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knocnocman
02-11-2015, 08:25 PM
I have an old SB lathe and would like to clean the ways. I was looking at lapping compound but not sure it is necessary. what is a good economic way to rehab the ways without damaging too much wear?
any tips , advice is appreciated thanks.:cool:

dalee100
02-11-2015, 08:59 PM
Hi,

Do you plan to scrape the ways for refurbishment? Unless there is active rusting and flaking, there probably is little reason to breakout lapping compound or similar things. At most, some kerosene or diesel dipped steel wool to remove grime is all that is needed. Bright and shiny isn't required. Just smooth and clean.

Dalee

Bill736
02-11-2015, 09:01 PM
If you're just cleaning the ways, I'd start with a solvent to remove oil, grease, dirt, and chips stuck to the ways. Mineral spirits or lacquer thinner will work , used with paper towels. Then, inspect the ways carefully for any small high spots caused by dropping tools or materials on the ways. Many people remove small high spots with a fine grade of sharpening stone. Don't worry about small pits . Now, you'll have to decide whether the ways have enough wear to justify a resurfacing . Usually, the worst wear will appear near the headstock , and will appear as a wide groove on V ways.
Whether that groove will cause significant accuracy problems depends a lot on what purpose you intend for the lathe. Two of my three lathes have significant wear grooves, but it hasn't bothered me for the work that I do.

knocnocman
02-11-2015, 09:16 PM
I will do that with the materials I have on hand, save the $$ on the lapping liquid. the ways are in really good shape for the age of the machine it did however get run into the chuck a few times as it has some chunks missing from the rest. old south bend gear change model.

Forrest Addy
02-11-2015, 09:36 PM
Noobs to the machine trades may be forgiven for not knowing this but mis-applied lapping is nothing more than accellerated wear. Well meaning but ignorant enthusiasts can do more damage to the remaining precision of a worn machine tool by lapping than by any other process. Anyone who recommends lapping as a workable process connected to machine tool way systems is crininally misdirected and should be ignored without exception.

Lapping has its place and can indeed yield exquisite finishes and accuracy in optics and precision gages but like fire its a superb servant but a terrible master. The average home shop machinist should cringe from the very mention of lapping compound and machine tools in the same sentence.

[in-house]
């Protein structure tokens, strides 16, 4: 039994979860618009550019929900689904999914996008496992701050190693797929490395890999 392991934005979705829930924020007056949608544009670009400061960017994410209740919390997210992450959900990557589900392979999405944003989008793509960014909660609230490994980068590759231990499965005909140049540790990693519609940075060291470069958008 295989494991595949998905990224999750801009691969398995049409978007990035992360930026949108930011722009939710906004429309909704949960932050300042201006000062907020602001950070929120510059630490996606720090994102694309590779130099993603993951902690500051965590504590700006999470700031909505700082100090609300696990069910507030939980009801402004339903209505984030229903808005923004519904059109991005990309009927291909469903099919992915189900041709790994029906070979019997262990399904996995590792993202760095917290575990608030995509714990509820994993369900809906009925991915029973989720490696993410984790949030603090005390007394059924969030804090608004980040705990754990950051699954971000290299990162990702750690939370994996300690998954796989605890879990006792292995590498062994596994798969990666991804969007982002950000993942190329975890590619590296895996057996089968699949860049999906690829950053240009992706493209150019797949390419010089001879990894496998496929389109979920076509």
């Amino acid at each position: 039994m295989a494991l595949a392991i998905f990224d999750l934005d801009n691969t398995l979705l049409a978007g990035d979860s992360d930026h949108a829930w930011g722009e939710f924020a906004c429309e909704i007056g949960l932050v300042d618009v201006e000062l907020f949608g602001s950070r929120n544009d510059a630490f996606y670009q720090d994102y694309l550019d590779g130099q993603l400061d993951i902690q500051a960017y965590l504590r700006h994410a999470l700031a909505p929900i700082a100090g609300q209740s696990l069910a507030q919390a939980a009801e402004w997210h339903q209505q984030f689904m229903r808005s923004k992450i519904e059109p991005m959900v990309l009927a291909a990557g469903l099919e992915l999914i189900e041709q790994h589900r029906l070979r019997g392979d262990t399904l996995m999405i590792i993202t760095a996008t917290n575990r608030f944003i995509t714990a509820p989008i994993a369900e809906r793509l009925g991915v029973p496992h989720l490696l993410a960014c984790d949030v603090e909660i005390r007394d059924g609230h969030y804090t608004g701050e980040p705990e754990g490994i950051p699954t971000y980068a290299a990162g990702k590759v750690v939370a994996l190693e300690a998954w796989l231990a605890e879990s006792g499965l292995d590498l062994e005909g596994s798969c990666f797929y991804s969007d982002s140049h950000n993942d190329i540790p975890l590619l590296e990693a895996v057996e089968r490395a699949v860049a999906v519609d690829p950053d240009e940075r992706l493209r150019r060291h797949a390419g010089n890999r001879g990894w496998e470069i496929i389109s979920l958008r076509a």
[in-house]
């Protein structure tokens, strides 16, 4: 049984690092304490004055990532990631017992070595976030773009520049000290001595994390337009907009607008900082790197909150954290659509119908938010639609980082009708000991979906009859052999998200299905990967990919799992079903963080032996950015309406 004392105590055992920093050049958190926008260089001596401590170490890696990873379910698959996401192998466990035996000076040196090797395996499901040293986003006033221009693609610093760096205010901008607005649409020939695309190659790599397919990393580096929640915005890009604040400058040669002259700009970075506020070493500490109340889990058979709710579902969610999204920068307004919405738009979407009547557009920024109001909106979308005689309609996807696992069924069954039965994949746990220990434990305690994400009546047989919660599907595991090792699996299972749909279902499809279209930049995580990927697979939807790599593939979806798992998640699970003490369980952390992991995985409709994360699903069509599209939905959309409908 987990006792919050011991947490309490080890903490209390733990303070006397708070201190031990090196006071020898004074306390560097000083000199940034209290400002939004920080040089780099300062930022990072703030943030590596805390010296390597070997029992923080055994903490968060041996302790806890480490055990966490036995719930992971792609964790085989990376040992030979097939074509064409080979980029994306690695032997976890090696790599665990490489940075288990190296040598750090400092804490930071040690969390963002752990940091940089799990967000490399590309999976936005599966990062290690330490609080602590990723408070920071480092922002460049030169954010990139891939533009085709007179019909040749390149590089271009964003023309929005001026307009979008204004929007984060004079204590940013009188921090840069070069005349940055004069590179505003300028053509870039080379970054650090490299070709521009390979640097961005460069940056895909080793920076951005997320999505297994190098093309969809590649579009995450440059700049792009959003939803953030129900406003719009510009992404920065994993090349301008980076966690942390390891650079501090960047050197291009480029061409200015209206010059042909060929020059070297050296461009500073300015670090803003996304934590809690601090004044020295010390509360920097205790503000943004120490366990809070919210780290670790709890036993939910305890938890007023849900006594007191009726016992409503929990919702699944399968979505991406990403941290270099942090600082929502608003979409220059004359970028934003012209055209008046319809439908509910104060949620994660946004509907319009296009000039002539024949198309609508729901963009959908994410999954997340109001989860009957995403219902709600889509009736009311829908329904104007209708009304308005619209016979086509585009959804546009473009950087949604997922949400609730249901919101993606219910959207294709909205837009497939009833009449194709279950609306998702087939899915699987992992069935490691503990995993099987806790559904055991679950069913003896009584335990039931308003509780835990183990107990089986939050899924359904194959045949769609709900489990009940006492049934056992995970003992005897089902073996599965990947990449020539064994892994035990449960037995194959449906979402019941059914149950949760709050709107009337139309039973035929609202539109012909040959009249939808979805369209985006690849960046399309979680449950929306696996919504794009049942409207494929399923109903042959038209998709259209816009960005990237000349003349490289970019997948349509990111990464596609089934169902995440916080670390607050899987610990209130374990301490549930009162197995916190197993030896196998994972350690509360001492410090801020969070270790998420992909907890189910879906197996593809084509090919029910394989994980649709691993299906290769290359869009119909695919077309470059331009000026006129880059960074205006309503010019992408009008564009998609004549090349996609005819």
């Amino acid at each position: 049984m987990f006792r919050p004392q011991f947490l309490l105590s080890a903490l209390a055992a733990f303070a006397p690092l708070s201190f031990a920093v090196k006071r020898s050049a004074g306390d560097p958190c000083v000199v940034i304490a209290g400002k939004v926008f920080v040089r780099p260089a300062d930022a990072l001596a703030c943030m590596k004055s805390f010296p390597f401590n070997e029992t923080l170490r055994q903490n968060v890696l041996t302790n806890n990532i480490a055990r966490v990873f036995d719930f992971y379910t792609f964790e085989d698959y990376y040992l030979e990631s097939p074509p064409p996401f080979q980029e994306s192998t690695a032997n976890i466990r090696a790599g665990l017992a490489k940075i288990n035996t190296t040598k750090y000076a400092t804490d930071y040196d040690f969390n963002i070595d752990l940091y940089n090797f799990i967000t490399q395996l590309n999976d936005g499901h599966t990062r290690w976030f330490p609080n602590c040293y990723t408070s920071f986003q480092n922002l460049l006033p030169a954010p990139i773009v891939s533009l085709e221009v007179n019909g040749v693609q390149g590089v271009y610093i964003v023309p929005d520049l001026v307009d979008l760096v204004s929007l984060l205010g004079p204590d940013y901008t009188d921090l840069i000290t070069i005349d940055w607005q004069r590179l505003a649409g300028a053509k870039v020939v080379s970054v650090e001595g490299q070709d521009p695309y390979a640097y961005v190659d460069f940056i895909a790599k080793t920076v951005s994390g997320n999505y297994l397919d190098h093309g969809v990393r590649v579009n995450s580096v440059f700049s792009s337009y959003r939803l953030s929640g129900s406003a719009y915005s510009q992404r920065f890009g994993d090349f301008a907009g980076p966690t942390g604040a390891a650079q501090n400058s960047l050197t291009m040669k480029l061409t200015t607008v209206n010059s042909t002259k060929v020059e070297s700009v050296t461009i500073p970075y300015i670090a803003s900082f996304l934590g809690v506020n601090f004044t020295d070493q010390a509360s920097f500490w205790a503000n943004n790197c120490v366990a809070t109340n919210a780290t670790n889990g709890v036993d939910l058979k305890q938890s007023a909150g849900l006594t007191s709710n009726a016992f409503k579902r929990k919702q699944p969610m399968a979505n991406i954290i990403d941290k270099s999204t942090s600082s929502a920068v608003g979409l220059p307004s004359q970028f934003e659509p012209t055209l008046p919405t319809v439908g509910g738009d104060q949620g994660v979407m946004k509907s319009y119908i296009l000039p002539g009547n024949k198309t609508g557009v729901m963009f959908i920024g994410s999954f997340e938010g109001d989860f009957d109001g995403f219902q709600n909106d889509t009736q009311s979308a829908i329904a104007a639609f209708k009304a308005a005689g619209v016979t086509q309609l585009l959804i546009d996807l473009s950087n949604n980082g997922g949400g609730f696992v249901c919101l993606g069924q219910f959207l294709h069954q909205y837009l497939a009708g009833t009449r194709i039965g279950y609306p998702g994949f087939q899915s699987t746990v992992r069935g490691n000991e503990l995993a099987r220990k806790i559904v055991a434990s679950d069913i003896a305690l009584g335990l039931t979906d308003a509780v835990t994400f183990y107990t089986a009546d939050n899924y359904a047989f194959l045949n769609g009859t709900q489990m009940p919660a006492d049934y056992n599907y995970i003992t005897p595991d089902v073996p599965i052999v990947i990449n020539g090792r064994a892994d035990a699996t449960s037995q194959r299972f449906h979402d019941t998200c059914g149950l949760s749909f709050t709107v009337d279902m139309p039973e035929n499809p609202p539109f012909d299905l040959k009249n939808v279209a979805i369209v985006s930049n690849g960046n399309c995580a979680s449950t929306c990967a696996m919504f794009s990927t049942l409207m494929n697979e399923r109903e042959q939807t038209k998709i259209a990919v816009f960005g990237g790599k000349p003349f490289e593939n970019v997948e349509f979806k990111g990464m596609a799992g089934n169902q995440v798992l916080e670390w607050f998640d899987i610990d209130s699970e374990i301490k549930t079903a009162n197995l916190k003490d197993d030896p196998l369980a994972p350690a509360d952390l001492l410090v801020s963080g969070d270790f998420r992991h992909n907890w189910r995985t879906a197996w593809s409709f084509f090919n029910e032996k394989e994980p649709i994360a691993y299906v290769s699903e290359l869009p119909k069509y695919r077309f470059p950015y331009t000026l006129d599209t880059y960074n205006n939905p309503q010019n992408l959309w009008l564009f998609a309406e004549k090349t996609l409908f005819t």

If you desire to enhance your machine's precision a thorough NON-ABRASIVE cleaning is a good place to start. That said, you must understand no amount of cleaning or adjustment will magically "un-wear" a machine tool. If your machine tool is unacceptably worn you are faced with a decision: replace or re-condition.

Reconditioning is not paint and repair of externals. It is a full condition survey of the machine as it exists, followed by an assesment and eventually the machining/scraping of the machine's way bearings and other components until it's restored to like new condition, accuracy, and durability.

There is a harsh reality to be dealt with here: quite often the cost of re-conditioning exceeds the cost of replaceing it with a new, more modern machine tool of equal size, capacity, and quality. Shrewd scrounging, contact building, trading of favors, etc go a long way to reduce the cost of reconditioning your machine. There are ways of doing the job incrementally - all with the understanding that such a path takes far longer as it saves you out of pocket expense. In the meantime there will be periods when vital machine parts are under repair and you cannot use your machine.

becksmachine
02-12-2015, 01:52 AM
What Forrest said X2.

I would add, it is nearly impossible to do a thorough job of cleaning ways without removal of the carriage from the bed. At the very least, remove all way wipers, if so equipped, and flush with copious amounts of oil while cranking said carriage from end to end of the bed. Same goes for the cross slide.

Dave

loose nut
02-12-2015, 10:23 AM